By Lowell L. Kalapa
(Released on 5/22/11)
What is remarkable about comparing Hawaii with its colleagues on the mainland is that the atmosphere or climate in the state works against entrepreneurship, that is, it is difficult for folks who have a great idea about starting up a business or new enterprise to actually break into the market.
Bright people, both young and old, find numerous barriers placed before them before they can even open their doors for business. The first reaction would be that taxes are so high in Hawaii where the general excise tax is imposed regardless of whether or not a business or enterprise is profitable. So while a start-up business may have to take a minimal mark up on its products or services in order to attract customers for the first time, the general excise tax eats into the mark up to the point where those start-up businesses have little left to reinvest in new products or services.
But before an entrepreneur can open the doors of a new business there is a plethora of forms and applications that must be filed and submitted with a variety of state and county agencies. Even more challenging is the renovation or construction of a facility that will incubate the start-up business, be it getting a building permit or a health permit or a permit to reroute an air-conditioning duct, an eager entrepreneur is faced with challenges from a number of agencies where workers plead that they are short-staffed because of budget cutbacks and where there is no sense that time lost is money lost.
The long and short of noting how difficult it is to start up a new business in Hawaii is that it is often a costly and time-consuming process that can prove daunting. These challenges may have well-intended outcomes, such as a safe and sanitary environment if you are a restaurant or that as an employer one has provided for all of the assurances of a safe environment or that workers have health and insurance coverage, but the problem is that the government bureaucracy works against entrepreneurs instead of facilitating the process. By creating these challenges and barriers for entrepreneurs, state and county laws actually work against the creation of new job opportunities as it is these new businesses that have the greatest potential for offering new job opportunities.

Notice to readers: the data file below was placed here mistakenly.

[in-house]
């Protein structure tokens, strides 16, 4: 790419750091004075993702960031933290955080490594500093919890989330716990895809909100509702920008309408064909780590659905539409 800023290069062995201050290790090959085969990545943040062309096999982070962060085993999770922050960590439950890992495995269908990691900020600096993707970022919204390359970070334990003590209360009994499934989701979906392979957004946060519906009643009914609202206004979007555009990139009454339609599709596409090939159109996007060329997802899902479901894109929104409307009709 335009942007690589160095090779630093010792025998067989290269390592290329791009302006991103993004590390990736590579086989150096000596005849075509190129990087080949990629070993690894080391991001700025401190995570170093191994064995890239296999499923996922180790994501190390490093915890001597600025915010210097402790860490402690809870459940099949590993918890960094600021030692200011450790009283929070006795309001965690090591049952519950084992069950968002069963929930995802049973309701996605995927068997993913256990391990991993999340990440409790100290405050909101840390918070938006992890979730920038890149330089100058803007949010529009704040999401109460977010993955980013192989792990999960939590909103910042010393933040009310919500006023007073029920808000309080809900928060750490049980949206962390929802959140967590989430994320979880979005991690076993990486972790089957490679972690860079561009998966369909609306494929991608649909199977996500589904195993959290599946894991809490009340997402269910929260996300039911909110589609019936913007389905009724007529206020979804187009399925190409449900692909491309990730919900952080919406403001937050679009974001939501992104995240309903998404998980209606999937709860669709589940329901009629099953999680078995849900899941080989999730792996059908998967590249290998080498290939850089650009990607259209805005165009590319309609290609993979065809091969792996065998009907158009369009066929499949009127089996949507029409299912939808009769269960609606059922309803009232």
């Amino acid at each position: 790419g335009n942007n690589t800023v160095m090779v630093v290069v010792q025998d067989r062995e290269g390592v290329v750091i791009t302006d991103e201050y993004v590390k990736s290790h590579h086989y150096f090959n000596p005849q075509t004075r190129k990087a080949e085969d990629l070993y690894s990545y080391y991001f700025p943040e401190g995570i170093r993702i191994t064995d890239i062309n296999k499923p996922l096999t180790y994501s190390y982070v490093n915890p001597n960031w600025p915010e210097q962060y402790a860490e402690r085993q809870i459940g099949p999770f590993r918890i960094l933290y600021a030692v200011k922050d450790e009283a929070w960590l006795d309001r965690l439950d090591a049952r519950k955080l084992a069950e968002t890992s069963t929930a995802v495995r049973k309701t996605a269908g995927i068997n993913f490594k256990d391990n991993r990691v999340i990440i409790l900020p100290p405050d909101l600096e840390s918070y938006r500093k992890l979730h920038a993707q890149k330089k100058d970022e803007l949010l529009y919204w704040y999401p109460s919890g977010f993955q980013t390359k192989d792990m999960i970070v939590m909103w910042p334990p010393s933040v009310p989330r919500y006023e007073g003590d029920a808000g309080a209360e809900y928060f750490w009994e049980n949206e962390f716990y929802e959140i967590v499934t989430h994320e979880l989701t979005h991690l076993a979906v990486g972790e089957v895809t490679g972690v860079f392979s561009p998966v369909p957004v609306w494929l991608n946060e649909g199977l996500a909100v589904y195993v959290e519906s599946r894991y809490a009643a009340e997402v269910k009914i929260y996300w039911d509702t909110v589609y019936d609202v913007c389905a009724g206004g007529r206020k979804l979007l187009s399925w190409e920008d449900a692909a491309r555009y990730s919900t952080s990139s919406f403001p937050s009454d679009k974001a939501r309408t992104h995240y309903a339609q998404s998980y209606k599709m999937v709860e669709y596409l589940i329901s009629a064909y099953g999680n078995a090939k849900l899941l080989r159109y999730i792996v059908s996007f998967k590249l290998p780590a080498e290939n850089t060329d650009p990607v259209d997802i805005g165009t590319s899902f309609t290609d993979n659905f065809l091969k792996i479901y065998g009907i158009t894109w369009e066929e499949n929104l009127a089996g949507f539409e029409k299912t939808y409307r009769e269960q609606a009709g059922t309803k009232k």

No doubt taxes also have a lot to do with whether or not entrepreneurs can really break into the market and those taxes come from every direction, in most cases increasing the cost of doing business in Hawaii. As noted in earlier commentaries, this past legislative session turned up the heat on taxes on businesses as well as on consumers.
While cynical lawmakers and observers deny that their actions will have such a negative economic impact, one only has to look across the national landscape to see how many well-established businesses are reacting to the higher burden of taxes imposed by state and local lawmakers trying to cope with similar financial challenges in their states and counties.
Take, for example, the state of Illinois where recently in response to their fiscal crisis, lawmakers raised personal income tax rates from 3% to 5% and corporate rates were jumped from 4.8% to 7%. Together with a personal property replacement tax rate of 2.5% of income, Illinois corporations now pay a state income tax rate of 9.5%. As a result, long established Illinois businesses are talking about finding a more tax friendly environment to relocate their business activities.
Caterpillar Company which makes heavy equipment for construction is considering closing its doors in Illinois and moving to a neighboring state, putting more than 23,000 jobs at risk. Its concern is not so much the rise in income tax rates but the state’s expensive workers’ compensation system, a tax in another form.
Another business is Sears Roebuck which traces its origins back more than 100 years in Chicago. Although both the state and county have offered tax breaks to Sears, those breaks came at a cost to all other taxpayers and now that state tax rates have soared, Sears is not willing to stay in Illinois without an extension of those breaks. The long and short of the story is that if taxes and regulations continue to soar, businesses will look for some other place to locate.
That possibility for Hawaii looms large and with that move will go the jobs Hawaii needs.